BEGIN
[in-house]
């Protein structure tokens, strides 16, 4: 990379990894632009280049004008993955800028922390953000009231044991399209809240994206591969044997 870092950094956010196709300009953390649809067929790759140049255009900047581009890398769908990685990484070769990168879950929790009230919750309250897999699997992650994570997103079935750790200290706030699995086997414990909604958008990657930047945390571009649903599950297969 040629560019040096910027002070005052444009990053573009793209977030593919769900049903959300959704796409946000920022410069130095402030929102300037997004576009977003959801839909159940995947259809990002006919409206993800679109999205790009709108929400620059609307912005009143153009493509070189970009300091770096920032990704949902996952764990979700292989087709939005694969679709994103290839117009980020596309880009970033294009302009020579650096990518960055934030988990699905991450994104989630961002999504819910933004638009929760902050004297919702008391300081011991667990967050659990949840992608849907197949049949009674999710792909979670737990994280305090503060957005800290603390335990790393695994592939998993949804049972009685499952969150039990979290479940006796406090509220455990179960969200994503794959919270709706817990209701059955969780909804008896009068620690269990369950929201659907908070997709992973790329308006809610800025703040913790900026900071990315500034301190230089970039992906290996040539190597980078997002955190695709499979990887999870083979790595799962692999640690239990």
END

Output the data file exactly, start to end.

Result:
[in-house]
């Protein structure tokens, strides 16, 4: 990379990894632009280049004008993955800028922390953000009231044991399209809240994206591969044997 870092950094956010196709300009953390649809067929790759140049255009900047581009890398769908990685990484070769990168879950929790009230919750309250897999699997992650994570997103079935750790200290706030699995086997414990909604958008990657930047945390571009649903599950297969 040629560019040096910027002070005052444009990053573009793209977030593919769900049903959300959704796409946000920022410069130095402030929102300037997004576009977003959801839909159940995947259809990002006919409206993800679109999205790009709108929400620059609307912005009143153009493509070189970009300091770096920032990704949902996952764990979700292989087709939005694969679709994103290839117009980020596309880009970033294009302009020579650096990518960055934030988990699905991450994104989630961002999504819910933004638009929760902050004297919702008391300081011991667990967050659990949840992608849907197949049949009674999710792909979670737990994280305090503060957005800290603390335990790393695994592939998993949804049972009685499952969150039990979290479940006796406090509220455990179960969200994503794959919270709706817990209701059955969780909804008896009068620690269990369950929201659907908070997709992973790329308006809610800025703040913790900026900071990315500034301190230089970039992906290996040539190597980078997002955190695709499979990887999870083979790595799962692999640690239990």